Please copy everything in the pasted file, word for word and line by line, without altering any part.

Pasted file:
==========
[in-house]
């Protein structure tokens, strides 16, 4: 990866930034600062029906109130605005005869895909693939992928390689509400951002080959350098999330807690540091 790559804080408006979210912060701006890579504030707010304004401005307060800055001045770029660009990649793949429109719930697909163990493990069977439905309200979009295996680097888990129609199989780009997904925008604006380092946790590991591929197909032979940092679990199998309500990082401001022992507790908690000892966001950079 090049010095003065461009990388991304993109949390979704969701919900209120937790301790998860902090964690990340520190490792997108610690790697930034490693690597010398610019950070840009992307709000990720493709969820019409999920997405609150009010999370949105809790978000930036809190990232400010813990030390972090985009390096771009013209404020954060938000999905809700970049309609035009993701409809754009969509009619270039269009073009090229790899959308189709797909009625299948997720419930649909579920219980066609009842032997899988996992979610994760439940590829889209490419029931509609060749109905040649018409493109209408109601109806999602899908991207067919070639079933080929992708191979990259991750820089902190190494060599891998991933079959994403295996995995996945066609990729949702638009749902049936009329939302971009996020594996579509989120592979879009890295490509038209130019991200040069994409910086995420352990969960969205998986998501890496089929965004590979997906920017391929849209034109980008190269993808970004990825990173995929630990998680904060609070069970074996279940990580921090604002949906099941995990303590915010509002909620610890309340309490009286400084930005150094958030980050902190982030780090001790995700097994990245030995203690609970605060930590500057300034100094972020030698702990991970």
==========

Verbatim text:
[in-house]
């Protein structure tokens, strides 16, 4: 990866930034600062029906109130605005005869895909693939992928390689509400951002080959350098999330807690540091 790559804080408006979210912060701006890579504030707010304004401005307060800055001045770029660009990649793949429109719930697909163990493990069977439905309200979009295996680097888990129609199989780009997904925008604006380092946790590991591929197909032979940092679990199998309500990082401001022992507790908690000892966001950079 090049010095003065461009990388991304993109949390979704969701919900209120937790301790998860902090964690990340520190490792997108610690790697930034490693690597010398610019950070840009992307709000990720493709969820019409999920997405609150009010999370949105809790978000930036809190990232400010813990030390972090985009390096771009013209404020954060938000999905809700970049309609035009993701409809754009969509009619270039269009073009090229790899959308189709797909009625299948997720419930649909579920219980066609009842032997899988996992979610994760439940590829889209490419029931509609060749109905040649018409493109209408109601109806999602899908991207067919070639079933080929992708191979990259991750820089902190190494060599891998991933079959994403295996995995996945066609990729949702638009749902049936009329939302971009996020594996579509989120592979879009890295490509038209130019991200040069994409910086995420352990969960969205998986998501890496089929965004590979997906920017391929849209034109980008190269993808970004990825990173995929630990998680904060609070069970074996279940990580921090604002949906099941995990303590915010509002909620610890309340309490009286400084930005150094958030980050902190982030780090001790995700097994990245030995203690609970605060930590500057300034100094972020030698702990991970």